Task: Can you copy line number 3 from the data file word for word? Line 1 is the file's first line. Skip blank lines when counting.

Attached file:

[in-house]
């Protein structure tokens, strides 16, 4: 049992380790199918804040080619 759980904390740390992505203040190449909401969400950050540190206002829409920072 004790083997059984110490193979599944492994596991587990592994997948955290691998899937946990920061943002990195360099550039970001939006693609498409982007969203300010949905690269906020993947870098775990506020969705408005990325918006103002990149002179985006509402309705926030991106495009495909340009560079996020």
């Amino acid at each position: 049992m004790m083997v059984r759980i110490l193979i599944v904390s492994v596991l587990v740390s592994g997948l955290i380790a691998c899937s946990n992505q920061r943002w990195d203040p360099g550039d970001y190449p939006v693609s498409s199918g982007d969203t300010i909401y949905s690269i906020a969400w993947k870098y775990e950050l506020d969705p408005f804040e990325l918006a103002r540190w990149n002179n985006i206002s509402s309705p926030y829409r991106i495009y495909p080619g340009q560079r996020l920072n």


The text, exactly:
């Amino acid at each position: 049992m004790m083997v059984r759980i110490l193979i599944v904390s492994v596991l587990v740390s592994g997948l955290i380790a691998c899937s946990n992505q920061r943002w990195d203040p360099g550039d970001y190449p939006v693609s498409s199918g982007d969203t300010i909401y949905s690269i906020a969400w993947k870098y775990e950050l506020d969705p408005f804040e990325l918006a103002r540190w990149n002179n985006i206002s509402s309705p926030y829409r991106i495009y495909p080619g340009q560079r996020l920072n």